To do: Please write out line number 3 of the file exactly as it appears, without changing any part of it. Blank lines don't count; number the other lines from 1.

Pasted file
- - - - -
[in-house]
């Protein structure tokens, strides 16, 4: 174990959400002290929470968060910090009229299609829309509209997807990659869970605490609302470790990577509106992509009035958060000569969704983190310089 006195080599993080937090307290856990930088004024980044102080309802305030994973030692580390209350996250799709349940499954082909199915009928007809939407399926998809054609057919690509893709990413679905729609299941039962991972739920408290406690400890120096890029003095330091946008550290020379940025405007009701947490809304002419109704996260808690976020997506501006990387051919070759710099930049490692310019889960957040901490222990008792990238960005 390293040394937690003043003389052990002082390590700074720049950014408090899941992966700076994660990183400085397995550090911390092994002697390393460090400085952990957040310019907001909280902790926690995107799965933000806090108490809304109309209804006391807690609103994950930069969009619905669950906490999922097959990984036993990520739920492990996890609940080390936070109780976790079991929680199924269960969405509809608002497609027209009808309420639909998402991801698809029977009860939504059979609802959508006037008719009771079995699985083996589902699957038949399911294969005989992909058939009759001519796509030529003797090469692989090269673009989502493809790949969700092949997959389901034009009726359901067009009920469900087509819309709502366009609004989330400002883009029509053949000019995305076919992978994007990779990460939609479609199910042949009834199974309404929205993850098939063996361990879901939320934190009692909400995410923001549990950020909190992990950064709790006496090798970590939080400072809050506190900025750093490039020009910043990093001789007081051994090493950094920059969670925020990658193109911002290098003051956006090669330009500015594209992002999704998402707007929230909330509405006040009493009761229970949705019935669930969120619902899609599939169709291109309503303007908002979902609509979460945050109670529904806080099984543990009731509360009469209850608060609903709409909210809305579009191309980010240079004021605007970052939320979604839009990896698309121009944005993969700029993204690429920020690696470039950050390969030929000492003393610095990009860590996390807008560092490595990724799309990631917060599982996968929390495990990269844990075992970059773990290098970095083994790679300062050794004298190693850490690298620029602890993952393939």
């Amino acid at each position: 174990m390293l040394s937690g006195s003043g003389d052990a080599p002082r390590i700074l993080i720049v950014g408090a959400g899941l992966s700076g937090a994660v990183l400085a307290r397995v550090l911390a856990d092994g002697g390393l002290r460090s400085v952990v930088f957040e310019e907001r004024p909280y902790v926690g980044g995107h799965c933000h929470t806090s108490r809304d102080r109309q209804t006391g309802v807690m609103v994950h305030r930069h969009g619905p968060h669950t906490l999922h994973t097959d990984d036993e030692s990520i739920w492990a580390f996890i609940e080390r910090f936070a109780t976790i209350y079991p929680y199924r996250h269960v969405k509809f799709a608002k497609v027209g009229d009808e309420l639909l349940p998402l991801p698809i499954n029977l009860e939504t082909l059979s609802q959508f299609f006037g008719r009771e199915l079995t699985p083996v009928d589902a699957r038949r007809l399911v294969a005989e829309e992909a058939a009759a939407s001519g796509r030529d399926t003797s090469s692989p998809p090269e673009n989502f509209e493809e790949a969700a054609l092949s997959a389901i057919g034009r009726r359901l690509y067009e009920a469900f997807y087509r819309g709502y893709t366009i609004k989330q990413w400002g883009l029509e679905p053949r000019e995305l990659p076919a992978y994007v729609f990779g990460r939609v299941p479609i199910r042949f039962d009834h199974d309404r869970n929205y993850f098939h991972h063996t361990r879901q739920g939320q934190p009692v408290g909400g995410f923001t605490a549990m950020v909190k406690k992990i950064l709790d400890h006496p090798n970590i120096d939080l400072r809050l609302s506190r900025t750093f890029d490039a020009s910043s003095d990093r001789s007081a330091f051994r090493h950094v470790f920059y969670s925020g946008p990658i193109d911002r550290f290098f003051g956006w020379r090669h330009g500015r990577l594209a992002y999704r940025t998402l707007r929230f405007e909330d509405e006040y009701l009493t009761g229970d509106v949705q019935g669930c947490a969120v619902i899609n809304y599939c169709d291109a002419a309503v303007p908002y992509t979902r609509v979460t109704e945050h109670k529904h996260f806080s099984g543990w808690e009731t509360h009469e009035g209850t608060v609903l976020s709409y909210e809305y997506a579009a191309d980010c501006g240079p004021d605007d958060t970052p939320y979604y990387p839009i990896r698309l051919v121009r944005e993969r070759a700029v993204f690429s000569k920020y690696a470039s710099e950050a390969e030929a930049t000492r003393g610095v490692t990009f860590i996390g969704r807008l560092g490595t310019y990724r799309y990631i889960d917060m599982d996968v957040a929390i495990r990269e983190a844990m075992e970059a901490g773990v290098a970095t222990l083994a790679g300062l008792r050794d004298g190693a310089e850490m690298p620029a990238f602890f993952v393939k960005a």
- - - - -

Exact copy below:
């Amino acid at each position: 174990m390293l040394s937690g006195s003043g003389d052990a080599p002082r390590i700074l993080i720049v950014g408090a959400g899941l992966s700076g937090a994660v990183l400085a307290r397995v550090l911390a856990d092994g002697g390393l002290r460090s400085v952990v930088f957040e310019e907001r004024p909280y902790v926690g980044g995107h799965c933000h929470t806090s108490r809304d102080r109309q209804t006391g309802v807690m609103v994950h305030r930069h969009g619905p968060h669950t906490l999922h994973t097959d990984d036993e030692s990520i739920w492990a580390f996890i609940e080390r910090f936070a109780t976790i209350y079991p929680y199924r996250h269960v969405k509809f799709a608002k497609v027209g009229d009808e309420l639909l349940p998402l991801p698809i499954n029977l009860e939504t082909l059979s609802q959508f299609f006037g008719r009771e199915l079995t699985p083996v009928d589902a699957r038949r007809l399911v294969a005989e829309e992909a058939a009759a939407s001519g796509r030529d399926t003797s090469s692989p998809p090269e673009n989502f509209e493809e790949a969700a054609l092949s997959a389901i057919g034009r009726r359901l690509y067009e009920a469900f997807y087509r819309g709502y893709t366009i609004k989330q990413w400002g883009l029509e679905p053949r000019e995305l990659p076919a992978y994007v729609f990779g990460r939609v299941p479609i199910r042949f039962d009834h199974d309404r869970n929205y993850f098939h991972h063996t361990r879901q739920g939320q934190p009692v408290g909400g995410f923001t605490a549990m950020v909190k406690k992990i950064l709790d400890h006496p090798n970590i120096d939080l400072r809050l609302s506190r900025t750093f890029d490039a020009s910043s003095d990093r001789s007081a330091f051994r090493h950094v470790f920059y969670s925020g946008p990658i193109d911002r550290f290098f003051g956006w020379r090669h330009g500015r990577l594209a992002y999704r940025t998402l707007r929230f405007e909330d509405e006040y009701l009493t009761g229970d509106v949705q019935g669930c947490a969120v619902i899609n809304y599939c169709d291109a002419a309503v303007p908002y992509t979902r609509v979460t109704e945050h109670k529904h996260f806080s099984g543990w808690e009731t509360h009469e009035g209850t608060v609903l976020s709409y909210e809305y997506a579009a191309d980010c501006g240079p004021d605007d958060t970052p939320y979604y990387p839009i990896r698309l051919v121009r944005e993969r070759a700029v993204f690429s000569k920020y690696a470039s710099e950050a390969e030929a930049t000492r003393g610095v490692t990009f860590i996390g969704r807008l560092g490595t310019y990724r799309y990631i889960d917060m599982d996968v957040a929390i495990r990269e983190a844990m075992e970059a901490g773990v290098a970095t222990l083994a790679g300062l008792r050794d004298g190693a310089e850490m690298p620029a990238f602890f993952v393939k960005a």